Kate Middleton and Prince William visited the Milton branch of East Anglia’s Children’s Hospices today – and Kate couldn’t resist doing some finger painting with a little girl there
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The Duchess of Cambridge got her hands dirty when she got stuck in a messy art session at a children’s hospice.
Kate told a girl “don’t be shy” as she let her paint her hand while they made a cute canvas full of handprints.
The Duchess, along with Prince William, visited the Milton site of East Anglia’s Children’s Hospices (EACH) on Thursday, which was opened in 1989 by Diana, Princess of Wales.
The couple were greeted with cheers and applause by schoolchildren from the region, who waved flags on arrival during Children’s Hospice Week.
The Duchess was presented with a bouquet of flowers by 15-year-old Chloe Bowes, who has a neurological condition called bilateral perisylvian polymicrogyria.
Kate, who has been EACH’s patroness for 10 years, donned a floral face mask when she entered the hospice.
William joined her when they met three families who use the charity’s services, including 12-year-old James Hall, who has a genetic connective tissue disorder.
Kate put her hand on James’ knee as she spoke to his mother, Claire, and his older brother Henry.
POOL/AFP via Getty Images)
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The Duke and Duchess were then greeted by Kirsty and Gary Carlin, whose four-year-old daughter Libby was sleeping on the floor next to them.
After learning about her rare genetic condition, Libby’s parents offered to wake their daughter before the Duke said, “Please don’t wake her.”
“We know what happens when you wake a sleeping child,” Kate added.
The couple then met the Carlson family, whose son William was lying on a bed in front of them.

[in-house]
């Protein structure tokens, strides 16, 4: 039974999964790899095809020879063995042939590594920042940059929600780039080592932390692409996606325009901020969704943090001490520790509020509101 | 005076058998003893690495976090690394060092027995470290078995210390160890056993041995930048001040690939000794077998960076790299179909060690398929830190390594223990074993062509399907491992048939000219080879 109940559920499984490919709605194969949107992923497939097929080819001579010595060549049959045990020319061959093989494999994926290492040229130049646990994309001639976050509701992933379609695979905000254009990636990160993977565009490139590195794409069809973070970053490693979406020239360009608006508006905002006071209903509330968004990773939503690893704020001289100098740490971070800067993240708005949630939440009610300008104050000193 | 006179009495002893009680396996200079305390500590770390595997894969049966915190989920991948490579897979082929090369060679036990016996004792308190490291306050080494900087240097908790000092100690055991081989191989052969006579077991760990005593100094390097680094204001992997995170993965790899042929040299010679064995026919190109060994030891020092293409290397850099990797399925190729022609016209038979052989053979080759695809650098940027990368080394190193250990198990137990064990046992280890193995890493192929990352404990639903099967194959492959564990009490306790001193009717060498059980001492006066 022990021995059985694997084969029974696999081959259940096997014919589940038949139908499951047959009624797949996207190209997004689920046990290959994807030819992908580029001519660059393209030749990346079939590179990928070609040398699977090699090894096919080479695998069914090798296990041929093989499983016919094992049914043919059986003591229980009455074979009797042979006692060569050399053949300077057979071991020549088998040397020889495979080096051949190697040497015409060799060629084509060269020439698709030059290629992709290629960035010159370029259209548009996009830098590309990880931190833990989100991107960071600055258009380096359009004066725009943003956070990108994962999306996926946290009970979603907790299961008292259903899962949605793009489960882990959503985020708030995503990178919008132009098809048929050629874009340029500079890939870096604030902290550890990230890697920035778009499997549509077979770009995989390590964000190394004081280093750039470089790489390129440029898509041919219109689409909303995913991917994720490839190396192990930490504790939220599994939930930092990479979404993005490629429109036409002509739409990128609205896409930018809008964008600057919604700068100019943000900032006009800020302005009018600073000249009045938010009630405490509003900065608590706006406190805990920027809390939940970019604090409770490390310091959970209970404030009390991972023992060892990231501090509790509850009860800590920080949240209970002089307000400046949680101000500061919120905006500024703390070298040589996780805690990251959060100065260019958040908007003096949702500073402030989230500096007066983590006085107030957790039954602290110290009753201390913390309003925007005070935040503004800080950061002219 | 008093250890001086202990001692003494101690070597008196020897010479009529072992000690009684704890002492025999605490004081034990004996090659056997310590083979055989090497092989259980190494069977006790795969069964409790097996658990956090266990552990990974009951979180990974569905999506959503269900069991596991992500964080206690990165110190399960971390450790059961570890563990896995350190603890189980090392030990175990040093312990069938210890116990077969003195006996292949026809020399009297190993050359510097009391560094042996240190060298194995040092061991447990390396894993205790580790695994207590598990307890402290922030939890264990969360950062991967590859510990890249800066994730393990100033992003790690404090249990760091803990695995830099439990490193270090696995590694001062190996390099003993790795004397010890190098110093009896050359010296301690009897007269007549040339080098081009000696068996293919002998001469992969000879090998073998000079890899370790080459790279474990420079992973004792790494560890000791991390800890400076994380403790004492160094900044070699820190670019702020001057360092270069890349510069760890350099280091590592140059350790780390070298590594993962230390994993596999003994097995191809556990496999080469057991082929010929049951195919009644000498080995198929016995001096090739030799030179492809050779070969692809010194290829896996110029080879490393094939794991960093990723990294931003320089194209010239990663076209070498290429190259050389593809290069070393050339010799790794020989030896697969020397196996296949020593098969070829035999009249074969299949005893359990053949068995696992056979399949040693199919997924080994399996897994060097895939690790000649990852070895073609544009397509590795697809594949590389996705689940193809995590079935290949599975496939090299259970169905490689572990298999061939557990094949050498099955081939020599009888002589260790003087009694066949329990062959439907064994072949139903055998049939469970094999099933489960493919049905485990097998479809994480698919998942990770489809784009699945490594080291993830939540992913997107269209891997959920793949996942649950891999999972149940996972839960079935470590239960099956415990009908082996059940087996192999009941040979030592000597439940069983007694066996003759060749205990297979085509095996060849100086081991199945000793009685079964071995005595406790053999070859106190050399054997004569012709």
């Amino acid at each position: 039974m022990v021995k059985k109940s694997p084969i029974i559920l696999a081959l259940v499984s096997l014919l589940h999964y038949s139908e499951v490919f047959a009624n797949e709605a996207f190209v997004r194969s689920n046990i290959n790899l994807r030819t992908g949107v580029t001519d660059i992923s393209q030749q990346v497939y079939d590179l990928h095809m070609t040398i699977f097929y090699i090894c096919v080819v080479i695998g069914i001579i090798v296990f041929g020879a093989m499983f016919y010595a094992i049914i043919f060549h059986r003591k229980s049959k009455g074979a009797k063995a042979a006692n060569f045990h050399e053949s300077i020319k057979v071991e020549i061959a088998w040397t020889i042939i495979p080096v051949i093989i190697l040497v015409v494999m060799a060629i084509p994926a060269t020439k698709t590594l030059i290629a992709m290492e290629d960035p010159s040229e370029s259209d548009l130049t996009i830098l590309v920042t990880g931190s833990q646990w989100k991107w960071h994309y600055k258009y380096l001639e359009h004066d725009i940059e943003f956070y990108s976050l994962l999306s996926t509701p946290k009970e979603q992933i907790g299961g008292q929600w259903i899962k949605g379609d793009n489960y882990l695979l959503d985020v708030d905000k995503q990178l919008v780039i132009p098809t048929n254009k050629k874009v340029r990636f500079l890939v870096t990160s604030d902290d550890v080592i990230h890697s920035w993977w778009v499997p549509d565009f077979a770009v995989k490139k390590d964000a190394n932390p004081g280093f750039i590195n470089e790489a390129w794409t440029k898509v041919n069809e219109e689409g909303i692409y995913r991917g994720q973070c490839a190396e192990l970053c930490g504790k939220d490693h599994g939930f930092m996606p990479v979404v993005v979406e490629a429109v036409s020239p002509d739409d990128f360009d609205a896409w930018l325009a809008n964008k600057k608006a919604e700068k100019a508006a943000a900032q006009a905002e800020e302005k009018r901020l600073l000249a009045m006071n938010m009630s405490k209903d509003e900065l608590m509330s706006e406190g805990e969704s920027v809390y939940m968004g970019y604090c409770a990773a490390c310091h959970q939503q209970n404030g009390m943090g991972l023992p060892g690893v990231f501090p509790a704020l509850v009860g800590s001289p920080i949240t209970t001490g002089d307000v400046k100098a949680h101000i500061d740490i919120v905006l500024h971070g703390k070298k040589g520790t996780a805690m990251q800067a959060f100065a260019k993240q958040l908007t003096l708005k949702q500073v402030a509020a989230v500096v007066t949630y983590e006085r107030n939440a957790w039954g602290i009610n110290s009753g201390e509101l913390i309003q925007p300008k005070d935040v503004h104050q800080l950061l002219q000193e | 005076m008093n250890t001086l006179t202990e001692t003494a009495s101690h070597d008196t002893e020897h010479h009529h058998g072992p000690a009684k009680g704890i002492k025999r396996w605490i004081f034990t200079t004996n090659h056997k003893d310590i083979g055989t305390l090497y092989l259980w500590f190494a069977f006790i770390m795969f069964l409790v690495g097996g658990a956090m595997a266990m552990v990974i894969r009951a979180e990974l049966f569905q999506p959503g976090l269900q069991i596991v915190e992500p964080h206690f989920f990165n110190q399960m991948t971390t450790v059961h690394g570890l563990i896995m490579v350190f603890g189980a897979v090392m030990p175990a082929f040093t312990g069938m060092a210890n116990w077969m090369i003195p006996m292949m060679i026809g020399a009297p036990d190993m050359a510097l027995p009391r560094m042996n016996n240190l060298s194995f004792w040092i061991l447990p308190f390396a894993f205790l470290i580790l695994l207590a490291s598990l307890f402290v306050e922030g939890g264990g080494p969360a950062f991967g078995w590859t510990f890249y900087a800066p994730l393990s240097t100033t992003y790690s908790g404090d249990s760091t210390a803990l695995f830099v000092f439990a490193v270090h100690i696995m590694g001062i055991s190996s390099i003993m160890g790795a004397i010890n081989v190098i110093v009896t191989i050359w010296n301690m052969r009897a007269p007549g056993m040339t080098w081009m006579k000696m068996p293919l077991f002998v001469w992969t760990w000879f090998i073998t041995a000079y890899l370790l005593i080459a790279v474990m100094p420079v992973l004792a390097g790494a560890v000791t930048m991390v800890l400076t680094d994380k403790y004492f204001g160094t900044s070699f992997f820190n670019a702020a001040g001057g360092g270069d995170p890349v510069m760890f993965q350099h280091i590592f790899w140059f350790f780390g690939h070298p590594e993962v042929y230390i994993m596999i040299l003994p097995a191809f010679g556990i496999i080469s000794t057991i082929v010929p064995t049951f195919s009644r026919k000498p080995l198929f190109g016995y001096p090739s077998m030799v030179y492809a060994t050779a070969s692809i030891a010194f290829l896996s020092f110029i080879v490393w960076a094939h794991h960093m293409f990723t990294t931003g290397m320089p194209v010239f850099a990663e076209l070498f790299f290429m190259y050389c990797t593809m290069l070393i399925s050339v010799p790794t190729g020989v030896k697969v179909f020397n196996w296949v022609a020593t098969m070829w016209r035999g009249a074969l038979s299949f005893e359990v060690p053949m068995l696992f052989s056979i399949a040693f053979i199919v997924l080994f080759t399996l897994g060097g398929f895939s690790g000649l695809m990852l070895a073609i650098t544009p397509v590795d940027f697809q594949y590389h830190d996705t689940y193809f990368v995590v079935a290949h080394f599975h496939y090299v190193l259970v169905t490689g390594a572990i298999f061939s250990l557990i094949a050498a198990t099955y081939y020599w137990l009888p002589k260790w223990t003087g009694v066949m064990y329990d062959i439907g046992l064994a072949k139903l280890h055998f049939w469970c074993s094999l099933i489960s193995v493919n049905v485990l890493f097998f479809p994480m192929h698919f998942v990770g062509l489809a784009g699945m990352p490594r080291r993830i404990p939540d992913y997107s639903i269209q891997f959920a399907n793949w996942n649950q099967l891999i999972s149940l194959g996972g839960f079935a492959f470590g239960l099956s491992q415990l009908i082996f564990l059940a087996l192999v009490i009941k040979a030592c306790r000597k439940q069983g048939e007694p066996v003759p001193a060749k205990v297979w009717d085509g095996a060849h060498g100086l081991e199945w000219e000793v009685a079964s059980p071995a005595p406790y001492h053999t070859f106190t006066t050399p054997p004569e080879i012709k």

The Duke and Duchess learned about the 11-year-old’s many complex medical conditions, including a brain abnormality called lissencephaly.
The couple also took part in a small art session, where a canvas full of handprints was laid out in front of them.
Kate was with an eight-year-old girl named Willow Bamber, who suffers from a serious neurological condition called Leigh’s disease.
The Duchess invited the youngster to paint her hand, and when she started hesitantly, Kate said, “Don’t be shy.”
When her hand was completely covered in paint, she pressed her hand to the canvas and cheered as she raised her hand to reveal the handprint.
At the same time, William helped the children replenish the canvas by pasting seaweed on it.
Before leaving the hospice, William and Kate met with the relatives of four-year-old Douglas Wright, who died in February 2018 of a rare cancer called neuroblastoma.
When the couple sat down with the Wright family in the sensory garden of the hospice, they were told about the end-of-life care the young person had received from the hospice.
“It brings back all the memories,” Douglas’s mother Jane said, explaining she was back in hospice.
Earlier today, both William and Kate were at the Fitzwilliam Museum in Cambridge to unveil a dazzling commissioned royal portrait – the first of themselves as a couple.
Members of the public will be able to view the portrait in the Fitzwilliam Museum of the University of Cambridge for an initial three-year period, after which the artwork will be exhibited in other community spaces and galleries in Cambridgeshire.